I recently read a somewhat puzzling article written by Dylan Jones, president and CEO of the Canada West Foundation (B.C. needs other provinces, Tri-Cities NOW, Aug. 30).
He has taken a number of half-truths, blithely spun them to the right and created an emotional plea for the people of British Columbia to play nice with their Albertan neighbours with respect to Enbridge’s proposed Northern Gateway Pipeline project.
Untangling the innuendos and intricacies within this article could well be the substance of a master’s thesis. I will therefore limit the scope of my equally passionate response to two points which I find particularly troubling.
1. In his argument, Mr. Jones attempts to find common ground between the two provinces by noting, “It’s stunning how many values British Columbians share with many of their Prairie neighbours. A deep love of the land.”
Really? I find this statement rather stunning. Alberta is currently home to the most environmentally devastating process on the face of the Earth; scars so deep they are visible from outer space. Great swathes of Canada’s boreal forest, home to vast herds of woodland caribou and countless birds, are being mowed down as the first step in tar-sands extraction.
The next step often involves excavating the fertile layers of soil, in order to reach the gluey bitumen. Toxic waste-water is dumped into leaky tailing ponds spanning 50 square km, thus threatening the world’s third-largest watershed.
Rates of rare types of cancers are soaring in First Nations communities living in proximity to the tar-sands extraction sites. If Alberta has its way, 149,000 square km (an area the size of the State of Florida) will face “end to end degradation.” The Albertan government, goaded on by the Harper government, is hell-bent on completely dismantling and transforming an entire ecosystem into a grotesque and inhospitable Mordor-like wasteland. I’m just not feeling the love here …
In contrast, increasing numbers of British Columbians are raising the alarm and rallying to stop pipelines carrying this toxic tar-sands sludge from crossing two rugged and remote mountain ranges and hundreds of sparkling, pristine salmon-bearing waterways. Non-native peoples are standing in solidarity with First Nations peoples to defend B.C.’s spectacular, world-renowned terrestrial and marine ecosystems. Anyone who has journeyed into the majestic Great Bear Rainforest in search of the elusive Spirit Bear or kayaked alongside fabled humpbacks, orcas and grey whales through the magic and mists of the wild West Coast waters can attest to the fact that we possess treasures far beyond anything that could ever be squeezed out of Alberta’s tarry bitumen. British Columbians are as passionate about their environment as the Albertan and Harper governments are about their tar sands. Perhaps British Columbians and Albertans have a deep love of their respective lands for vastly different reasons.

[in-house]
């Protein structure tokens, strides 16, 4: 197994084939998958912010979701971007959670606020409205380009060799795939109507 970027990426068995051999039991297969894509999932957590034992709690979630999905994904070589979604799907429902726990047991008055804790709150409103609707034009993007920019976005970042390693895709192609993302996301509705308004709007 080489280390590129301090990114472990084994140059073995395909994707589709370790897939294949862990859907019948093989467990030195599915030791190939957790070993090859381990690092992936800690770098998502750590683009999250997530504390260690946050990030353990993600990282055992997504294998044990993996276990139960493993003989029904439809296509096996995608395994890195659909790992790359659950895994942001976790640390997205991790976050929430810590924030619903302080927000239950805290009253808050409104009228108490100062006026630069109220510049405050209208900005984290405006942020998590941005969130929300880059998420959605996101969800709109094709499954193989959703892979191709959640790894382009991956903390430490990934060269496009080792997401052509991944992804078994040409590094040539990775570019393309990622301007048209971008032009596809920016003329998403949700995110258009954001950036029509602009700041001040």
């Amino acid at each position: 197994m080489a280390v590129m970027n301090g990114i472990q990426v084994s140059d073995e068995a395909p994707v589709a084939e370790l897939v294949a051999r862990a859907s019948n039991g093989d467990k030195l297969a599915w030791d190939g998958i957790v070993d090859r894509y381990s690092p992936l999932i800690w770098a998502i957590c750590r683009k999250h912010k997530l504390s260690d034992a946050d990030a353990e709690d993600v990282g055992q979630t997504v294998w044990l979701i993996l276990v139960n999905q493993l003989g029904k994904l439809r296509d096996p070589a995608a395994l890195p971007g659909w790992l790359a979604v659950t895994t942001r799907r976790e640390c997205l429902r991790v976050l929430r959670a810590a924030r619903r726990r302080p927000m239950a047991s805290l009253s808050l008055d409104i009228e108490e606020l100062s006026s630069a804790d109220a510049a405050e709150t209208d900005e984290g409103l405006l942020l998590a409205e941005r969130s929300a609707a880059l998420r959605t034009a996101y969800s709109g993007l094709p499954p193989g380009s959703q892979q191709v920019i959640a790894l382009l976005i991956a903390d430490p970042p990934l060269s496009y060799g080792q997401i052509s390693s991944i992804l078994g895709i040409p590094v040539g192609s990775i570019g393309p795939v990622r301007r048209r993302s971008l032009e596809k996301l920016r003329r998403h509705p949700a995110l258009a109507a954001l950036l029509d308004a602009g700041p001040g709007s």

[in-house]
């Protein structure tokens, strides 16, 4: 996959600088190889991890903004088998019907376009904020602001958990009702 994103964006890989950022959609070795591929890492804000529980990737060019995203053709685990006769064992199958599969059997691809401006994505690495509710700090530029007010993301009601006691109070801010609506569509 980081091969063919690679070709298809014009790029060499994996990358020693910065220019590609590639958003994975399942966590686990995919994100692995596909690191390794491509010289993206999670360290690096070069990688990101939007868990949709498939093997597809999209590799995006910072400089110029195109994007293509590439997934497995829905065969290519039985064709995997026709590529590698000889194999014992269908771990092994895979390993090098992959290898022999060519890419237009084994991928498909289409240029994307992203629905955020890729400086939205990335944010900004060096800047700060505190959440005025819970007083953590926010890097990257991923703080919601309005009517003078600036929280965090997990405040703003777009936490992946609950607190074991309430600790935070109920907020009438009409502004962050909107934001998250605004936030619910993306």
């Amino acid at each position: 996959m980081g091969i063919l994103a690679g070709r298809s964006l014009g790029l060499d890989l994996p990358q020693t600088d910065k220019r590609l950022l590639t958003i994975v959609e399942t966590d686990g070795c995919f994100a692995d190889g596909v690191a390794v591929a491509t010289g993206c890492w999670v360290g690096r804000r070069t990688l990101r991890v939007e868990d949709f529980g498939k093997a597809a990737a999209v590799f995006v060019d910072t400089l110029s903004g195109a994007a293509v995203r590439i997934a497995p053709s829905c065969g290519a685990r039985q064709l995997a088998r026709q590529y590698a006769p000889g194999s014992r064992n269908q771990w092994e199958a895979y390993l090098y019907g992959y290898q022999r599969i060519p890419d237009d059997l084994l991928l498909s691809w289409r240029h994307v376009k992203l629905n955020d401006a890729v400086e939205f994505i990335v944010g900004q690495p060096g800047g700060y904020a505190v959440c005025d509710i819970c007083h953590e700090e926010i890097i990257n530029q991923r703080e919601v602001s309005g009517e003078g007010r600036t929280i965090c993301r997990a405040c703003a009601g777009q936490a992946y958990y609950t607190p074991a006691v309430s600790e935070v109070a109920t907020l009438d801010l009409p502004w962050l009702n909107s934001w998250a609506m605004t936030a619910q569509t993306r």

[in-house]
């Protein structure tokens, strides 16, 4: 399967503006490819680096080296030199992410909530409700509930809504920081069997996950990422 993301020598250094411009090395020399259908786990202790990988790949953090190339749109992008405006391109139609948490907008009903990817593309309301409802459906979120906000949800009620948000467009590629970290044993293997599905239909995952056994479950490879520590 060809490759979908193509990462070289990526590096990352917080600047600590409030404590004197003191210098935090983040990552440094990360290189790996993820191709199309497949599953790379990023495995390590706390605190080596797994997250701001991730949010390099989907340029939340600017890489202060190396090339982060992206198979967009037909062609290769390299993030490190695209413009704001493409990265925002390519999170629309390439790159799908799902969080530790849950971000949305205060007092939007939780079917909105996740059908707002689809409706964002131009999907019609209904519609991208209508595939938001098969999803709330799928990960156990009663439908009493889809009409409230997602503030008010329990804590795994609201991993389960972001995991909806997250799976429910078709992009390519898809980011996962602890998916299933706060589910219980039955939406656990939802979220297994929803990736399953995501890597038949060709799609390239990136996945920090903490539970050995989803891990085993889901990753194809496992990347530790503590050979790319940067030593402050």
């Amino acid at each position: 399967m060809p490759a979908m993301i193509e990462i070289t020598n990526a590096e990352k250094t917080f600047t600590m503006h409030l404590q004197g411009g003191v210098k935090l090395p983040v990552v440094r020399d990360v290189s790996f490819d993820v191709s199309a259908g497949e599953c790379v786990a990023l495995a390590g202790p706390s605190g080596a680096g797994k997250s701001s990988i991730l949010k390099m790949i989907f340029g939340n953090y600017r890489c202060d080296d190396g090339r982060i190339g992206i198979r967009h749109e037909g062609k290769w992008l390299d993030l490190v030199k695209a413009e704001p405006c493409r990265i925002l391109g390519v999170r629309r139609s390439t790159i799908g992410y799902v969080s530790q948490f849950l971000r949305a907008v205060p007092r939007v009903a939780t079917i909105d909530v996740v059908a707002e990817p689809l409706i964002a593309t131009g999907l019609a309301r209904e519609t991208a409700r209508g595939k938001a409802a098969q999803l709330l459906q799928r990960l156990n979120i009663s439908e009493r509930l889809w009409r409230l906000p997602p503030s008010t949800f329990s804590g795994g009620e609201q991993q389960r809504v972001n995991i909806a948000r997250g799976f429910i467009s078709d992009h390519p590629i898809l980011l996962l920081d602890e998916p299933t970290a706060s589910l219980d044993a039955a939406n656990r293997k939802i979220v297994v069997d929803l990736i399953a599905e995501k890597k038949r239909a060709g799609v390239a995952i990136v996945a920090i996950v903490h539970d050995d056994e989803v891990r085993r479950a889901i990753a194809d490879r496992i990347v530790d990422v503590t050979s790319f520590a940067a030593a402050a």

2. Mr. Jones goes on to say that British Columbians and Albertans also share a “willingness to take risks.” In my book, friends do not ask friends to accept risks which far outweigh benefits. When objective analyses based on fact and scientific evidence conclude that risks far outweigh benefits — it’s time to put down the shovel and back away from the pipeline.
In the world according to Enbridge, there are no islands in the placid waters of Douglas Channel, bitumen floats and environmental safety is paramount — therefore the risk is minimal.
In reality, supertankers laden with toxic sludge will be expected to navigate treacherous waters, take sharp turns through reef- and rock-strewn channels, and endure sudden, extreme weather conditions, dense fog and notorious rogue waves. Human error cannot be discounted either (remember the Exxon Valdez and the Queen of the North).
By Enbridge’s own admission, between 1999 and 2010 they were responsible for at least 800 spills releasing close to seven million gallons of heavy crude into the environment. Oh, and by the way, independent studies confirm that bitumen sinks, thereby making effective cleanup impossible.
Are we really willing to disregard the facts and put our environment, our regional economies, our heritage, our children’s future and our very identity at risk for the sake of shipping cheap bitumen to Asia?
Nancy H. Furness
© Copyright 2013